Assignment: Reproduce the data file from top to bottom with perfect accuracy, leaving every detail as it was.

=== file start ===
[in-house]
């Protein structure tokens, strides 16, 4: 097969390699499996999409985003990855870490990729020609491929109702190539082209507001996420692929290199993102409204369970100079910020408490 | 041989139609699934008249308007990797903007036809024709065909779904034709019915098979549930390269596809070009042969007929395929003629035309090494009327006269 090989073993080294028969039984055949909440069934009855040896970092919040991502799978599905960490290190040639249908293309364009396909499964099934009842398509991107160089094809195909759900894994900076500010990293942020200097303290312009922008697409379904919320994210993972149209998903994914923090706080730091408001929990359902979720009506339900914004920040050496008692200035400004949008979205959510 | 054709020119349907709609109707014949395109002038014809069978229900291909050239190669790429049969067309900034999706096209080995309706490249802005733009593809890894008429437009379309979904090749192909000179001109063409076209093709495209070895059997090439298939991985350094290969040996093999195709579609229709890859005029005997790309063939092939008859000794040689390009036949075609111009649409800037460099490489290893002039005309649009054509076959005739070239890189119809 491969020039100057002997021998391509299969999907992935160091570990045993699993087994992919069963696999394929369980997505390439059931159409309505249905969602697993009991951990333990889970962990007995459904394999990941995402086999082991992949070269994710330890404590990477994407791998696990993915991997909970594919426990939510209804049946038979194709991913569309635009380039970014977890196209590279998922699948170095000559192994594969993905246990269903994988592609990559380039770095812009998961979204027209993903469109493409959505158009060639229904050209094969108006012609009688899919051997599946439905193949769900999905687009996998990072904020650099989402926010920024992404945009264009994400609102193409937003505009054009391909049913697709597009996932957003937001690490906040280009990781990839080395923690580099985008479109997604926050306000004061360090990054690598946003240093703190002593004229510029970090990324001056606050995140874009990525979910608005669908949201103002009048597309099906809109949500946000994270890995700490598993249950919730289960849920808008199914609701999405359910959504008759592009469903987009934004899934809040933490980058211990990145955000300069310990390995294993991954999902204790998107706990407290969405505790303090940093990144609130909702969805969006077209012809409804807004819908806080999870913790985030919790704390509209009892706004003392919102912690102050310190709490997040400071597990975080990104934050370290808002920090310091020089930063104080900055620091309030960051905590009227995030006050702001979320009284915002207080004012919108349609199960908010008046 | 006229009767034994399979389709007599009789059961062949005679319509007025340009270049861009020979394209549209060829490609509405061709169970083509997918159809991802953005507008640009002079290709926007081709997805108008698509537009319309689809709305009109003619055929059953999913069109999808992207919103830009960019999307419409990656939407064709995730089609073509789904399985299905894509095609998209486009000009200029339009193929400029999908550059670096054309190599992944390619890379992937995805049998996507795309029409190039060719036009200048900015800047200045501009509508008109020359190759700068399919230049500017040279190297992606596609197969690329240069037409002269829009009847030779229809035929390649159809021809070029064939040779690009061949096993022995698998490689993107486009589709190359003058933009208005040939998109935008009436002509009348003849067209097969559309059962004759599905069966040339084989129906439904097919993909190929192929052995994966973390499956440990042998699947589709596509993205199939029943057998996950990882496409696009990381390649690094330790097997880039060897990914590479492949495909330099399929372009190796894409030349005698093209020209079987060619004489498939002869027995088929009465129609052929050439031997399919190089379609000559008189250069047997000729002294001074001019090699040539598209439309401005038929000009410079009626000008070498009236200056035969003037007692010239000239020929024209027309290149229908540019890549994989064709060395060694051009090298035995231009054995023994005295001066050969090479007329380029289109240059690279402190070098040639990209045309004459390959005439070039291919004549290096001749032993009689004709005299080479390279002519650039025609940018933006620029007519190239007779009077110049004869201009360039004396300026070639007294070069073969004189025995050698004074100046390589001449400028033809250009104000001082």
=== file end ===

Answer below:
[in-house]
């Protein structure tokens, strides 16, 4: 097969390699499996999409985003990855870490990729020609491929109702190539082209507001996420692929290199993102409204369970100079910020408490 | 041989139609699934008249308007990797903007036809024709065909779904034709019915098979549930390269596809070009042969007929395929003629035309090494009327006269 090989073993080294028969039984055949909440069934009855040896970092919040991502799978599905960490290190040639249908293309364009396909499964099934009842398509991107160089094809195909759900894994900076500010990293942020200097303290312009922008697409379904919320994210993972149209998903994914923090706080730091408001929990359902979720009506339900914004920040050496008692200035400004949008979205959510 | 054709020119349907709609109707014949395109002038014809069978229900291909050239190669790429049969067309900034999706096209080995309706490249802005733009593809890894008429437009379309979904090749192909000179001109063409076209093709495209070895059997090439298939991985350094290969040996093999195709579609229709890859005029005997790309063939092939008859000794040689390009036949075609111009649409800037460099490489290893002039005309649009054509076959005739070239890189119809 491969020039100057002997021998391509299969999907992935160091570990045993699993087994992919069963696999394929369980997505390439059931159409309505249905969602697993009991951990333990889970962990007995459904394999990941995402086999082991992949070269994710330890404590990477994407791998696990993915991997909970594919426990939510209804049946038979194709991913569309635009380039970014977890196209590279998922699948170095000559192994594969993905246990269903994988592609990559380039770095812009998961979204027209993903469109493409959505158009060639229904050209094969108006012609009688899919051997599946439905193949769900999905687009996998990072904020650099989402926010920024992404945009264009994400609102193409937003505009054009391909049913697709597009996932957003937001690490906040280009990781990839080395923690580099985008479109997604926050306000004061360090990054690598946003240093703190002593004229510029970090990324001056606050995140874009990525979910608005669908949201103002009048597309099906809109949500946000994270890995700490598993249950919730289960849920808008199914609701999405359910959504008759592009469903987009934004899934809040933490980058211990990145955000300069310990390995294993991954999902204790998107706990407290969405505790303090940093990144609130909702969805969006077209012809409804807004819908806080999870913790985030919790704390509209009892706004003392919102912690102050310190709490997040400071597990975080990104934050370290808002920090310091020089930063104080900055620091309030960051905590009227995030006050702001979320009284915002207080004012919108349609199960908010008046 | 006229009767034994399979389709007599009789059961062949005679319509007025340009270049861009020979394209549209060829490609509405061709169970083509997918159809991802953005507008640009002079290709926007081709997805108008698509537009319309689809709305009109003619055929059953999913069109999808992207919103830009960019999307419409990656939407064709995730089609073509789904399985299905894509095609998209486009000009200029339009193929400029999908550059670096054309190599992944390619890379992937995805049998996507795309029409190039060719036009200048900015800047200045501009509508008109020359190759700068399919230049500017040279190297992606596609197969690329240069037409002269829009009847030779229809035929390649159809021809070029064939040779690009061949096993022995698998490689993107486009589709190359003058933009208005040939998109935008009436002509009348003849067209097969559309059962004759599905069966040339084989129906439904097919993909190929192929052995994966973390499956440990042998699947589709596509993205199939029943057998996950990882496409696009990381390649690094330790097997880039060897990914590479492949495909330099399929372009190796894409030349005698093209020209079987060619004489498939002869027995088929009465129609052929050439031997399919190089379609000559008189250069047997000729002294001074001019090699040539598209439309401005038929000009410079009626000008070498009236200056035969003037007692010239000239020929024209027309290149229908540019890549994989064709060395060694051009090298035995231009054995023994005295001066050969090479007329380029289109240059690279402190070098040639990209045309004459390959005439070039291919004549290096001749032993009689004709005299080479390279002519650039025609940018933006620029007519190239007779009077110049004869201009360039004396300026070639007294070069073969004189025995050698004074100046390589001449400028033809250009104000001082």